Oil shale never stays down for long
Writers on the Range
Oil shale boosters and other enthusiasts were gathered at an annual Colorado School of Mines conference recently, when the talk turned to Shell Oil’s announcement that it was abandoning its oil shale project in western Colorado. Suddenly, the group’s comments seemed straight out of Monty Python and the Holy Grail:
DEAD COLLECTOR: “Here — he says he’s not dead!”
CUSTOMER: “Yes, he is.”
DEAD PERSON: “I’m not!”
DEAD COLLECTOR: “He isn’t.”
CUSTOMER: “Well, he will be soon, he’s very ill.”
DEAD PERSON: “I’m getting better!”
Combine Shell’s departure with Chevron’s exit last year, and you can pound another nail in oil shale’s coffin. Although oil shale appears to be remarkably hard to kill. It’s like the fool’s gold of the energy world. As longtime friend, energy writer and commentator Randy Udall and I wrote back in 2005, “If crude oil is king, oil shale is a pauper. Pound per pound, oil shale contains just one-tenth the energy of crude oil, one-sixth that of coal, and one-fourth that of recycled phone books.”
It’s a badly kept secret that there is no oil in oil shale. The rock, actually called marlstone, contains a waxy hydrocarbon called kerogen that never endured the heat and pressure needed over millions of years to turn the kerogen into liquid energy.
Instead, Shell and others cooked the kerogen into petroleum by heating it in place, thousands of feet below ground. But they had to use a lot of heat — 700 degrees or more — for about three years. This is so much heat that it would take one large new power plant to produce 100,000 barrels per day of liquid energy. The “in situ” process, despite Shell’s extensive research over more than three decades, apparently never made economic sense.
The technique’s high energy demand and cost undoubtedly contributed to Shell’s exit, though the company spoke vaguely about “evolving priorities” and “other opportunities.” In Shell’s comments to journalists, the company never exactly said, “It’s over. Kaput. Finito.”
After all, that would be Shell fessing up to throwing tens of millions of dollars down a dry hole. Despite Shell’s failure, the sheer size of oil shale deposits, no matter how uneconomical, keeps proponents busy at figuring out how to tap the elusive bonanza. Shortly after Shell’s exit, for example, Jeremy Boak of the industry-funded Center for Oil Shale Technology, spun a new, experimental in situ project as “kind of an exciting research project.”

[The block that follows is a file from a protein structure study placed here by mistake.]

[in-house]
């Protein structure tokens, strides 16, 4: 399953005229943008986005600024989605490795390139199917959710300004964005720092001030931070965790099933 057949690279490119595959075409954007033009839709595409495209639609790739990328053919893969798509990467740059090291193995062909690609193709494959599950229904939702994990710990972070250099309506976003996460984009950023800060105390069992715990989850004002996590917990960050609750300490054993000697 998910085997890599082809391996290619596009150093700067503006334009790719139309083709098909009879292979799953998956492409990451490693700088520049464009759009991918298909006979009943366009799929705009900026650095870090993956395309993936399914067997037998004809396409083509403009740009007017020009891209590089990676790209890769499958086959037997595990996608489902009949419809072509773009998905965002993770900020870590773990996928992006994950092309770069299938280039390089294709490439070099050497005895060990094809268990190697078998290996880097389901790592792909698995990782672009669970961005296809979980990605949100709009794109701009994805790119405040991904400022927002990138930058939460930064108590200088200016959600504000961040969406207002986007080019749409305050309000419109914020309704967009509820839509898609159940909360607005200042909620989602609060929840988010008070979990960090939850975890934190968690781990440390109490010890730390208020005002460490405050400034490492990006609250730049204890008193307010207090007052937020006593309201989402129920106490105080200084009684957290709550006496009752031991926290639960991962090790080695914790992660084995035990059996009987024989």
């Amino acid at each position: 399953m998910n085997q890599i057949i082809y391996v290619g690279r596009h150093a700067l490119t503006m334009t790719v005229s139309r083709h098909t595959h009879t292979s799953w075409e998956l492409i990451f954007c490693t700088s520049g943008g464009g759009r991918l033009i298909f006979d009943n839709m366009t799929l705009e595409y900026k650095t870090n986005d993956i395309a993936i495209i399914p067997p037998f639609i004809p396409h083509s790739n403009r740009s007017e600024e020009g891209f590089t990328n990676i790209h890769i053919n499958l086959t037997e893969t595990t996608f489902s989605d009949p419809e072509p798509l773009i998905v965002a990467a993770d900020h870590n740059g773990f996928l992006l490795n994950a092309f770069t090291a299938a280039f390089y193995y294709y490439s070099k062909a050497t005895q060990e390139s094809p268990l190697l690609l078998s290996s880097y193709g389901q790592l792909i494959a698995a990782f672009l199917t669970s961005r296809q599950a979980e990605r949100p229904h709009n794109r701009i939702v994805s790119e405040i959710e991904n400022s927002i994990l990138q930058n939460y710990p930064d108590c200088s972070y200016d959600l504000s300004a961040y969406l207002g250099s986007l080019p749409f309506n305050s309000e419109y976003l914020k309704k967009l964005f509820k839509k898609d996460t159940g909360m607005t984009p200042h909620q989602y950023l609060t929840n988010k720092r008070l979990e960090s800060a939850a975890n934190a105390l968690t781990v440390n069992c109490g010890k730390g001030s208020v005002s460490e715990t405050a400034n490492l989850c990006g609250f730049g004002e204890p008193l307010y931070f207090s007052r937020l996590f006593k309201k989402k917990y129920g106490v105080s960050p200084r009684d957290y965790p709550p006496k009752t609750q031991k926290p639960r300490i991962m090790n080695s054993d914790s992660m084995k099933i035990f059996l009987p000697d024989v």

And at last month’s conference, Boak focused on aboveground retort technology, declaring that it “is no longer in its infancy.” Boak was certainly right, as this approach has been around for decades. The big cookers that bake marlstone above ground, however, also pollute water and air. The Anvil Points oil shale project, operated by Mobil, et. al. for decades through 1984, eventually became a federally designated Superfund site for having leached toxics into groundwater.
Oil shale’s economic record also stinks. Around 1920, oil shale promoters suffered the first of many hype-driven and tax-supported economic booms followed by under-performing busts. The most infamous crash hit western Colorado hard, after the feds invested more than $7 billion back in the late 1970s. When Exxon pulled the plug on its $5 billion project on May 2, 1982, it cut 2,200 jobs and sent west-central Colorado into a decade-long depression. Today, Shell’s decision may only impact a few dozen Coloradans, but it deals a body blow to the latest round of oil shale hyperbole.
Some of the hype came from former California Republican Rep. Richard Pombo, who intoned that if we would just get with the oil shale program, the United States could produce 10 million barrels a day of oil in only a couple of decades. Given that our actual oil production of the $3 barrel variety peaked at close to 10 million barrels per day more than 40 years ago, the notion that we could ever produce that much from very expensive oil shale was delusional.
With the oil majors Shell and Chevron leaving, the largest, richest deposits found deep in the ground are unlikely to be developed anytime soon. All that’s left on the table are the European speculators, such as Enefit, Tomco Energy and Red Leaf, going after the bottom of the barrel as they focus on the less resource-rich deposits in Utah.
Still, the sheer size of the prize and the high price of petroleum products mean that some level of oil shale speculation will continue. So, as Yogi Berra might put it, it ain’t over till it’s over … though it probably should be.
— Steve Andrews is a contributor to Writers on the Range, a service of High Country News (hcn.org). He is a retired energy consultant and analyst; co-writer Matthew Garrington is deputy director of the Western Energy Project. Both men live in Colorado.
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